I don’t discuss it much–folks who follow my social media might have seen me talk about this, but no one else would know–that I am disabled. Oh, I can walk…as long as it’s not longer than half a block. I certainly can’t walk uphill. Getting to the stadium was barely manageable. The nice folks at Joyride got me two blocks away from the stadium gates.

But after the game there wasn’t a golf cart to be found.

There were reserved ones, of course, for recruits. And for emergency personnel and first responders. But for the disabled? Nothing. At least, not that I could find. I even limped over to a police officer and asked him for help.

Unfortunately, he had no help to offer, despite the fact that three people were holding me up because I was close to collapse and he was leaning against an empty golf cart.

It took three people over an hour just to get me to the top of the hill. Needless to say, the subsequent day was unpleasant, especially because it was complicated with a flight back home. But see–at the airports…at every airport, there are people there whose job it is to assist the disabled. I know for a fact I couldn’t deal with Dulles or O’Hare without that assistance. Heck, I’m not capable of making it from the gate to the baggage claim here at my home airport. So for me, it was inexplicable that Neyland Stadium and UT seem to have no system in place to assist the disabled or the elderly to and from the stadium as a courtesy. And if they do have some kind of system in place for this service, it certainly needs better advertising.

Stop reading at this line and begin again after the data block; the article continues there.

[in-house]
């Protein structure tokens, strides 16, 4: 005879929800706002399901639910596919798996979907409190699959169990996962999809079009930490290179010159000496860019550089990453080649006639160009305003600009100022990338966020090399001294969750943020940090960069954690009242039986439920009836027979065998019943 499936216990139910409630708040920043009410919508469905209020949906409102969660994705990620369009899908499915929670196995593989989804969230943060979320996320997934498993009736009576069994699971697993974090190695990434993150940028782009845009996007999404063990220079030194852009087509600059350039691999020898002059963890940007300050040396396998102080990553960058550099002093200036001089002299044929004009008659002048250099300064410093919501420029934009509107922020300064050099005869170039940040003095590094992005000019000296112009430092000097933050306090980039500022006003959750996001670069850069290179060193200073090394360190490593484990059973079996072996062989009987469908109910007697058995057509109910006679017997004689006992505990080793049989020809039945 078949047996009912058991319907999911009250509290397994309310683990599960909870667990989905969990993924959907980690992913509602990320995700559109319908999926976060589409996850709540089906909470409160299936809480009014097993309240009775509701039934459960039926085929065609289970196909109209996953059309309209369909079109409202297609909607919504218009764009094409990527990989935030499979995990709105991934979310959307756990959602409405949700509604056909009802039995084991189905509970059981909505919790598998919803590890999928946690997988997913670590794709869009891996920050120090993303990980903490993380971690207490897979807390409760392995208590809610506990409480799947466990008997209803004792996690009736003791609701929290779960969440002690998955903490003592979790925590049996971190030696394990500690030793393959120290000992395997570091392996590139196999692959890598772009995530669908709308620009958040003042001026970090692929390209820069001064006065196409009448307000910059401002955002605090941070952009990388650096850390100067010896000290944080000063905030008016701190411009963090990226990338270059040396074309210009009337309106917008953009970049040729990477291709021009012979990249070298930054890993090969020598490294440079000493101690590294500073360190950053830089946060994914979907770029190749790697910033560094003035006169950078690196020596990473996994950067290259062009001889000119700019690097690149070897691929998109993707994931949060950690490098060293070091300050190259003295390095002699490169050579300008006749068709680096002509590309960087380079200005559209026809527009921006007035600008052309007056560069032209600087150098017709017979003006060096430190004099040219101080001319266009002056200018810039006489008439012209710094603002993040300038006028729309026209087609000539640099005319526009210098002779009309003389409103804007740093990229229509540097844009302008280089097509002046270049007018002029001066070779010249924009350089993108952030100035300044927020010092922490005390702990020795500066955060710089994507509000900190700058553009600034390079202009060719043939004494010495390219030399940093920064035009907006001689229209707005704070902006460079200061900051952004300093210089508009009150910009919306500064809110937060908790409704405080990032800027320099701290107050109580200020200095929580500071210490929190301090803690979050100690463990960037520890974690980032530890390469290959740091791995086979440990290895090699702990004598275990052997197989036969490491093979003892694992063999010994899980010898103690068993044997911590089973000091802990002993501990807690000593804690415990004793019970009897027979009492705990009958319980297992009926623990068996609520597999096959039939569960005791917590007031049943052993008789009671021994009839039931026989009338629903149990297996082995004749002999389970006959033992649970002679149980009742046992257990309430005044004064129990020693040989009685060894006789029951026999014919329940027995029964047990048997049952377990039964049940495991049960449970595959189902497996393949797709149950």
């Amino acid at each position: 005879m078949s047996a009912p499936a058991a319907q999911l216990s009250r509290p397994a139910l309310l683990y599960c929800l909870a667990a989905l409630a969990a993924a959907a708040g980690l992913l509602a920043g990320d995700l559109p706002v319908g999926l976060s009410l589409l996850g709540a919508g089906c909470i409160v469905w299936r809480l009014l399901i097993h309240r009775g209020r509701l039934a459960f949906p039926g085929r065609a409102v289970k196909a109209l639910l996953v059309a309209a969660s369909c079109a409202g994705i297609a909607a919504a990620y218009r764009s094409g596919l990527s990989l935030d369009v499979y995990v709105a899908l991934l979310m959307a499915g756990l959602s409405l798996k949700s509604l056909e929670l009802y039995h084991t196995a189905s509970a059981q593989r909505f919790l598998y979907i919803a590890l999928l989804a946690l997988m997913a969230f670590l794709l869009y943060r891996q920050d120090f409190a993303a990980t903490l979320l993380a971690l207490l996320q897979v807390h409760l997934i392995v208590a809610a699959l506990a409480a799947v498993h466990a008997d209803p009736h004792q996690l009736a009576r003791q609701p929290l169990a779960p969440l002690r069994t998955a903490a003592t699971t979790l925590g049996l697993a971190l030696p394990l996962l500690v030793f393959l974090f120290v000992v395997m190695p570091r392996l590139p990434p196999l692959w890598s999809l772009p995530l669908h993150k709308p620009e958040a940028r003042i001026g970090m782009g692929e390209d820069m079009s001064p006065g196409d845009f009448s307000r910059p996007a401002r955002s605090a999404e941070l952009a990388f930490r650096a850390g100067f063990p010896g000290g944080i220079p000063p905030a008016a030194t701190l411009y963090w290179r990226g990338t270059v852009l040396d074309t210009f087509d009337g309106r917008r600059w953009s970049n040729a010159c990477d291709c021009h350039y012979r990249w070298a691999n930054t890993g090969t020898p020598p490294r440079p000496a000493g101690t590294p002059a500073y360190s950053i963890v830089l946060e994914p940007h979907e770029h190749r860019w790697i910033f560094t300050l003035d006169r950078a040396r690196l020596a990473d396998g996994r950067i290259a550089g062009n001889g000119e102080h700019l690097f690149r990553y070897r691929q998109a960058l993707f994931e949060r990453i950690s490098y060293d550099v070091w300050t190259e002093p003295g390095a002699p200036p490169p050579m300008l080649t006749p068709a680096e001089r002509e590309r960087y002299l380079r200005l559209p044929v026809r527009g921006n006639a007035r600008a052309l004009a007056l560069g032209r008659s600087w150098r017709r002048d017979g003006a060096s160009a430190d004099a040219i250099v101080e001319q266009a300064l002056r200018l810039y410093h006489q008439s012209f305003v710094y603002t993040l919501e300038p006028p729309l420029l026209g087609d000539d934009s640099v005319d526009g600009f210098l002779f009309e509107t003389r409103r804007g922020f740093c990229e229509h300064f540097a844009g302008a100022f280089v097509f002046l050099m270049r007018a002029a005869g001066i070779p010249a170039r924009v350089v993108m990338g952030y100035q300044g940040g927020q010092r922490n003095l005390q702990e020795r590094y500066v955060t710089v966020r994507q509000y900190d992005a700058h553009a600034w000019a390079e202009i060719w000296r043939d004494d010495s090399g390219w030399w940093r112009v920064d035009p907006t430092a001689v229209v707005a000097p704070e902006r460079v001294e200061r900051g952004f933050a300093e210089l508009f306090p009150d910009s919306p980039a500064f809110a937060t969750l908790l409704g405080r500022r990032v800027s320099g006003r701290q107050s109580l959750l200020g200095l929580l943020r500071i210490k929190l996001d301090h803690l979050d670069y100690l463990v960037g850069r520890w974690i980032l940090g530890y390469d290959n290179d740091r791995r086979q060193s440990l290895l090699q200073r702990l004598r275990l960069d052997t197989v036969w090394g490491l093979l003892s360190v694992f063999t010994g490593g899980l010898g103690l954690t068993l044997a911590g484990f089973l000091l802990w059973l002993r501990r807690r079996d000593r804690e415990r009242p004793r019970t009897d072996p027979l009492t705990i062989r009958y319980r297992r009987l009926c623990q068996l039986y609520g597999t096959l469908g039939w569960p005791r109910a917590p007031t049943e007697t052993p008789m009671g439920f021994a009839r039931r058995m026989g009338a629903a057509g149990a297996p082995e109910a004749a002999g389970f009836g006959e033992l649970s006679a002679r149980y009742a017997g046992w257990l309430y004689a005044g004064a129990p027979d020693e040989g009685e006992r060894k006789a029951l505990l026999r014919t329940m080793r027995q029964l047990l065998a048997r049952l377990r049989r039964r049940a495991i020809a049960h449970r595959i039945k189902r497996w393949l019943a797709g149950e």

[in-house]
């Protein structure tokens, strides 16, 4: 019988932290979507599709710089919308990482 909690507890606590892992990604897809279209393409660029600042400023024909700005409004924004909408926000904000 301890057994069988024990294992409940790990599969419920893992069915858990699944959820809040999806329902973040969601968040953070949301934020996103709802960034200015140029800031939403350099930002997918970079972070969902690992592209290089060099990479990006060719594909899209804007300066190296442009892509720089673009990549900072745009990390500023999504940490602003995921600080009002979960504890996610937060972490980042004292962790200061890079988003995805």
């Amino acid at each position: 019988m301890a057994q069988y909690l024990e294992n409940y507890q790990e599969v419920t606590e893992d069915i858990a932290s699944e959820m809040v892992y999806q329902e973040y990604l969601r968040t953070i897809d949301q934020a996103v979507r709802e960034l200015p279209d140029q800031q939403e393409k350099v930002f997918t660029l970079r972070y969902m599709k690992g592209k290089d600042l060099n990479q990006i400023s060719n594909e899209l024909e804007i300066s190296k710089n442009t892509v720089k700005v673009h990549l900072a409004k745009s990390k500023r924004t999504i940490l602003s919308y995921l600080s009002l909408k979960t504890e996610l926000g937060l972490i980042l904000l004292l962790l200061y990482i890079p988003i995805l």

All of this, I’ve been seething over since the Florida game. I was so angry by the time I finally got back to my accommodations that night that I was nearly 100% convinced I would never come back to Neyland Stadium. A fib, of course, but that’s how mad I was. Then I got home and talked myself out of it, thinking everything had to be an aberration. Maybe I just caught UT on the wrong day or something?